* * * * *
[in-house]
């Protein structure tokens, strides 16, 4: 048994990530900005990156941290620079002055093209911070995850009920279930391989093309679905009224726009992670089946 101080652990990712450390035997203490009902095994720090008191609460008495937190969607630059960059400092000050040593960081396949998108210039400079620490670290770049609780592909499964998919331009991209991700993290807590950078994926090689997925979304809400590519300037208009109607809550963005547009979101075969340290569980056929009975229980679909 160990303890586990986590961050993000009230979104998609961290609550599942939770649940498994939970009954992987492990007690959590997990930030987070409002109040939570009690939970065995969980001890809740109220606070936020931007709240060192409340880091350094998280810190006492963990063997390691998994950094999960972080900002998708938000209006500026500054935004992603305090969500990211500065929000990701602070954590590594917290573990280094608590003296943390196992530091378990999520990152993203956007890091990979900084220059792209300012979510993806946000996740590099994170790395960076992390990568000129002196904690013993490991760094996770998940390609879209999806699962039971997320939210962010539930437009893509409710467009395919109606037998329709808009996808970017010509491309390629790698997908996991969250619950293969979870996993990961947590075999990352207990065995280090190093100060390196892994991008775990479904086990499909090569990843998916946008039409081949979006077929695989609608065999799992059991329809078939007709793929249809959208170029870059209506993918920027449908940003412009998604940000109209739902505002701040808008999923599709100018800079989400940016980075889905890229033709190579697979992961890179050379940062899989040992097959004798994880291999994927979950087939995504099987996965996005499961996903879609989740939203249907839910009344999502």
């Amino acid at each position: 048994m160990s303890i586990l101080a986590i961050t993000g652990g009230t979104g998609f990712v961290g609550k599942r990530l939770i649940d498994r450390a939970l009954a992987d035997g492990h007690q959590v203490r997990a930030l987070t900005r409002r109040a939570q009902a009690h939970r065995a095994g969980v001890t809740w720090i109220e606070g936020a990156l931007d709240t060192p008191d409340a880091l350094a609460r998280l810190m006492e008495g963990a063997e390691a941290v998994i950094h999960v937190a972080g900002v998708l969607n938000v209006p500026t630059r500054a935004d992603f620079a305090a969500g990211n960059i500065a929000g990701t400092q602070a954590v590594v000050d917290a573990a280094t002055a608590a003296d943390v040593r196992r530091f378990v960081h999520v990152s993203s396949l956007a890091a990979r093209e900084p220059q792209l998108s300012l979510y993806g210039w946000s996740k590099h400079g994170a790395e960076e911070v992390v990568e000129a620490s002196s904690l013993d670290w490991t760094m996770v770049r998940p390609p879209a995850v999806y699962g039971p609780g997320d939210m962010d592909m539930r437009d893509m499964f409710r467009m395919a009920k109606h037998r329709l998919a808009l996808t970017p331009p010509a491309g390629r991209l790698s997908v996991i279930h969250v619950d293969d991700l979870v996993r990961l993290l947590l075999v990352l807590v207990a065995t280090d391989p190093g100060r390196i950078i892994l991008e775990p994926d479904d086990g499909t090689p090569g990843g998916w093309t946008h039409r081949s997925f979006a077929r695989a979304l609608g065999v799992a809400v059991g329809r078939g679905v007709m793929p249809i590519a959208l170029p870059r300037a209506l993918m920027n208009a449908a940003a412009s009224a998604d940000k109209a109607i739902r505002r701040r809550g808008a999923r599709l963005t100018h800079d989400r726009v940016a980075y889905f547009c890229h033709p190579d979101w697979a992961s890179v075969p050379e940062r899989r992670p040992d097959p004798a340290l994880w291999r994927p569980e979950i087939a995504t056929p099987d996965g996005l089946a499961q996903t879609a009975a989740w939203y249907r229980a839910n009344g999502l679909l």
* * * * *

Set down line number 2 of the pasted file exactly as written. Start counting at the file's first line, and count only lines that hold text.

């Protein structure tokens, strides 16, 4: 048994990530900005990156941290620079002055093209911070995850009920279930391989093309679905009224726009992670089946 101080652990990712450390035997203490009902095994720090008191609460008495937190969607630059960059400092000050040593960081396949998108210039400079620490670290770049609780592909499964998919331009991209991700993290807590950078994926090689997925979304809400590519300037208009109607809550963005547009979101075969340290569980056929009975229980679909 160990303890586990986590961050993000009230979104998609961290609550599942939770649940498994939970009954992987492990007690959590997990930030987070409002109040939570009690939970065995969980001890809740109220606070936020931007709240060192409340880091350094998280810190006492963990063997390691998994950094999960972080900002998708938000209006500026500054935004992603305090969500990211500065929000990701602070954590590594917290573990280094608590003296943390196992530091378990999520990152993203956007890091990979900084220059792209300012979510993806946000996740590099994170790395960076992390990568000129002196904690013993490991760094996770998940390609879209999806699962039971997320939210962010539930437009893509409710467009395919109606037998329709808009996808970017010509491309390629790698997908996991969250619950293969979870996993990961947590075999990352207990065995280090190093100060390196892994991008775990479904086990499909090569990843998916946008039409081949979006077929695989609608065999799992059991329809078939007709793929249809959208170029870059209506993918920027449908940003412009998604940000109209739902505002701040808008999923599709100018800079989400940016980075889905890229033709190579697979992961890179050379940062899989040992097959004798994880291999994927979950087939995504099987996965996005499961996903879609989740939203249907839910009344999502």